Section 2. Respect for Civil Liberties, Including:
a. Freedom of Speech and Press
The law provides for freedom of speech and press, although the government imposed some content restrictions, and journalists practiced self-censorship on occasion.
Censorship or Content Restrictions: Communications Regulatory Commission (CRC) regulations on digital content and television and radio service impose content restrictions in broad terms with limited definition of restricted content. The government appoints members of the CRC, which grants television and radio broadcast licenses without public consultation. This, along with a lack of transparency during the license-tendering process, inhibited fair competition in accessing broadcast frequencies and benefited those with political connections.
Press representatives stated that they at times practiced self-censorship to avoid government or political party harassment.
Libel/Slander Laws: Press representatives often faced libel complaints by government authorities and private persons or organizations. The law places the burden of proof on the defendant in libel and slander cases, and both defamation and insult are criminal offenses. By law “spreading libel to the public by means of mass media” is punishable by a fine of up to 150 times the minimum wage or six months’ imprisonment. The revised May 2016 election law imposes further limits during campaign periods, stating that “defamation and dissemination of false information through press and social media” could result in a six-month suspension of a media organization’s license.
By law individuals and groups may engage in the peaceful expression of views on the internet. The government, however, restricted internet content in some cases. It maintained a (formerly public) list of blocked websites and added sites to the list for alleged violations of relevant laws and regulations, including those relating to intellectual property.
A CRC regulation places broad content restrictions on obscenities and inappropriate content without defining objectionable content explicitly. The regulation requires websites with heavy traffic to use filtering software that makes the internet protocol addresses of those commenting or sharing content publicly visible.
Beyond CRC regulations, there were also cases of apparent government interference with online expression on websites or by internet users who had posted stories or opinions that criticized or reflected negatively on government officials or electoral candidates. On June 14, for instance, the CRC, acting on a recommendation by the Authority for Fair Competition and Consumer Protection (AFCCP), blocked access to 11 websites for alleged defamation of a parliamentary candidate. Two days later, after consultation with website representatives, the AFCCP withdrew its recommendation, and the CRC unblocked the websites.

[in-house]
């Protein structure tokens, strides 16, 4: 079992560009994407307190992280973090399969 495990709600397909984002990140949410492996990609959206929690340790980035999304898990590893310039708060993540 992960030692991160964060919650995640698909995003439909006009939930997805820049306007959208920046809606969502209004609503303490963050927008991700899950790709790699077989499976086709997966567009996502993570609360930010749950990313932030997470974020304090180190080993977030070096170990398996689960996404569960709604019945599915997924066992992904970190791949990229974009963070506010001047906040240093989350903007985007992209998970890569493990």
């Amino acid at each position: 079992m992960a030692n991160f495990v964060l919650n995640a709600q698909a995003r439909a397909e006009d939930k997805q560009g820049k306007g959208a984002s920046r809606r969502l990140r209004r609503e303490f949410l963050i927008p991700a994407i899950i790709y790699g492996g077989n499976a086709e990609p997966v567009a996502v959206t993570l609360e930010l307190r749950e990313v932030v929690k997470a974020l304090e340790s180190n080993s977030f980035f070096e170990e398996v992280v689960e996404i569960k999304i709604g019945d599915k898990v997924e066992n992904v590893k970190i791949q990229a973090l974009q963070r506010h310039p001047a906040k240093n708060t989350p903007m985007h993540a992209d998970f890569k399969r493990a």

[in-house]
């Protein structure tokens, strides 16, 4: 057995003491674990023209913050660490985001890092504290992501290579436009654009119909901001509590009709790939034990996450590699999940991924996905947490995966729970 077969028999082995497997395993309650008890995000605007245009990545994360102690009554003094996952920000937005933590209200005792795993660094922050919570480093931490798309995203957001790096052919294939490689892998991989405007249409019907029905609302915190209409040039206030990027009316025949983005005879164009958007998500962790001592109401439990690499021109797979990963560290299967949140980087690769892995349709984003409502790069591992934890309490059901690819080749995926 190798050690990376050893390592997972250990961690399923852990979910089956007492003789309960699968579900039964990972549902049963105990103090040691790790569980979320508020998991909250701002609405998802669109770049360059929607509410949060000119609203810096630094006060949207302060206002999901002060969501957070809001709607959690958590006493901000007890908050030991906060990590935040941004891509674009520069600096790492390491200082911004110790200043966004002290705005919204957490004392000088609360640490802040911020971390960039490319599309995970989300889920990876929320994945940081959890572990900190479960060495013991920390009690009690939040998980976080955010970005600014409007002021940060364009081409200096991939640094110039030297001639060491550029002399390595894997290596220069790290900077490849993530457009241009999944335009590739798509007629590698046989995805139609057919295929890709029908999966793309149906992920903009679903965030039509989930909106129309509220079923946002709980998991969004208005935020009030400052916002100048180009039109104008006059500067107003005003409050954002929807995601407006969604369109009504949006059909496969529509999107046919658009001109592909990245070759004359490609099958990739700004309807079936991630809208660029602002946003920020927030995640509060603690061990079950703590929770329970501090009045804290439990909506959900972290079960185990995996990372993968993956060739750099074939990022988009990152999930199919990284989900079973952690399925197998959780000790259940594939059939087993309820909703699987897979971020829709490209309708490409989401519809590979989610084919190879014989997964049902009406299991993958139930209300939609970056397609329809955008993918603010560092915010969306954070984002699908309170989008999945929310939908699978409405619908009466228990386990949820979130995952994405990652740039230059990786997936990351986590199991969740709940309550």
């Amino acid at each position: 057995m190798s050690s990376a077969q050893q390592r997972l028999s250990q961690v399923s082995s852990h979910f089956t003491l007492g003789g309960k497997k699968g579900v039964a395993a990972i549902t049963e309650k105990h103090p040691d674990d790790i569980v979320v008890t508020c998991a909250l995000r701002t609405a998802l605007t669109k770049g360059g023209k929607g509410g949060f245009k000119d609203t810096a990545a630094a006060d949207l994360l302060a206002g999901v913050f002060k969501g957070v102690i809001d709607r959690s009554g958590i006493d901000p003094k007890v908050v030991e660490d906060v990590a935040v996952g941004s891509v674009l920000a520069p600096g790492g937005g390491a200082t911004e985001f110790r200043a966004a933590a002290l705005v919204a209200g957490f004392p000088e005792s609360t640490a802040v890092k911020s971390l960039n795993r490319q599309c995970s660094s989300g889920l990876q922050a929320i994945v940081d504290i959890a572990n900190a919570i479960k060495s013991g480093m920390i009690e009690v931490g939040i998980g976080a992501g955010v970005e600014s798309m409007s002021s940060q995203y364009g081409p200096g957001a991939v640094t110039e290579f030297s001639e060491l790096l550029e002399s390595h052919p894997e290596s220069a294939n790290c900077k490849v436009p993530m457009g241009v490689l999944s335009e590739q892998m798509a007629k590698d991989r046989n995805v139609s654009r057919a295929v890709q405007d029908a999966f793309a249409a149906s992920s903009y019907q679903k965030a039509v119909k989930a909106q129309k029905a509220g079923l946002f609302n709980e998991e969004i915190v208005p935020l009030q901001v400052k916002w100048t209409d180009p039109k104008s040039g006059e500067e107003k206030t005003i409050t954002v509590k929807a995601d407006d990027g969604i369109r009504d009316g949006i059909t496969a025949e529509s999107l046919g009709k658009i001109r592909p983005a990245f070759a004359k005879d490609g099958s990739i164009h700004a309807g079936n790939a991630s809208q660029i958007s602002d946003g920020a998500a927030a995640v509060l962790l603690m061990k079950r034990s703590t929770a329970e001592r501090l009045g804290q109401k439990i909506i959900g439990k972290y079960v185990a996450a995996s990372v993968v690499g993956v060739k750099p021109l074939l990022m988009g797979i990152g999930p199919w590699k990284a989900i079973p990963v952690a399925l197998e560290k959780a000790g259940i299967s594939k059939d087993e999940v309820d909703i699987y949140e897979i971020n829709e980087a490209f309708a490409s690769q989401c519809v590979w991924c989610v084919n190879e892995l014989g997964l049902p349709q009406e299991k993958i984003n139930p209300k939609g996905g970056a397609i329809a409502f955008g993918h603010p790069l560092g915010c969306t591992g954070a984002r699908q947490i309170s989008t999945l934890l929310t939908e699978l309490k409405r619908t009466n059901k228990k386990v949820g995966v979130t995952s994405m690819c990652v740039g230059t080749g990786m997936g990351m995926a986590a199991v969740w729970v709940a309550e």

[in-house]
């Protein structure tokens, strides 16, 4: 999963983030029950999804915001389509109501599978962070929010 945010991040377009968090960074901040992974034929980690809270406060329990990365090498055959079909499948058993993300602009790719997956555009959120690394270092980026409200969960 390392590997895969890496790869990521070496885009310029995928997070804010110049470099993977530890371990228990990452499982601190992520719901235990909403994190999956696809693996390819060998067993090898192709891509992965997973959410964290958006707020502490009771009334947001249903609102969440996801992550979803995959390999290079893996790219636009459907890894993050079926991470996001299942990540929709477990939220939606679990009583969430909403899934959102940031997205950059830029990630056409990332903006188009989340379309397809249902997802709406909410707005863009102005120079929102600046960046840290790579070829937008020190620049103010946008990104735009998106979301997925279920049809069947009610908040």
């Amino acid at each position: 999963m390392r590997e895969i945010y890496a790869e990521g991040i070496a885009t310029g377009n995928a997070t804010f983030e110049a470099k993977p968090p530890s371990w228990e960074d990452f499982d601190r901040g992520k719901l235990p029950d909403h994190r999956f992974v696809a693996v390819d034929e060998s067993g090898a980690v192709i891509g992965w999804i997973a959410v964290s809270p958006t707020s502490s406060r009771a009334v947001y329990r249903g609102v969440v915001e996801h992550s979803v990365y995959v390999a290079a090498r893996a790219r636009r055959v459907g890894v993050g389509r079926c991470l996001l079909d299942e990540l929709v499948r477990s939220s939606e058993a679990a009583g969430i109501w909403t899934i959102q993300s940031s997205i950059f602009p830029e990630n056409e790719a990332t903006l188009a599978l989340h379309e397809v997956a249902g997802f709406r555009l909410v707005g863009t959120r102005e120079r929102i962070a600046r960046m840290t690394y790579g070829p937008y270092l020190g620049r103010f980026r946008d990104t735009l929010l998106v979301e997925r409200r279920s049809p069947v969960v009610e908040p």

Internet access was widely available to the country’s urban population and increasingly available in rural areas.
ACADEMIC FREEDOM AND CULTURAL EVENTS
There were no government restrictions on academic freedom or cultural events.
b. Freedom of Peaceful Assembly and Association
FREEDOM OF ASSEMBLY
The law provides for freedom of assembly, and the government generally respected this right. The Ulaanbaatar city government, however, banned public entertainment and sporting events from June 28-30, immediately before and after the parliamentary elections, for the stated purpose of preserving public order. The city government also prohibited civil society organizations, political parties, and individuals from organizing demonstrations and protests on Ulaanbaatar’s central square and in other public areas from July 1-17 to ensure public order and foreign guests’ safety during the July 11-13 Naadam festival and the July 15-16 Asia-Europe Meeting Summit.
FREEDOM OF ASSOCIATION
The law provides for the freedom of association, and the government generally respected this right.
c. Freedom of Religion
See the Department of State’s International Religious Freedom Report at www.state.gov/religiousfreedomreport/.
d. Freedom of Movement, Internally Displaced Persons, Protection of Refugees, and Stateless Persons
The law provides for freedom of internal movement, foreign travel, emigration, and repatriation and the government generally respected these rights. The government generally cooperated with the Office of the UN High Commissioner for Refugees (UNHCR) and other humanitarian organizations in providing protection and assistance to UNHCR-recognized refugees, asylum seekers, and other persons of concern.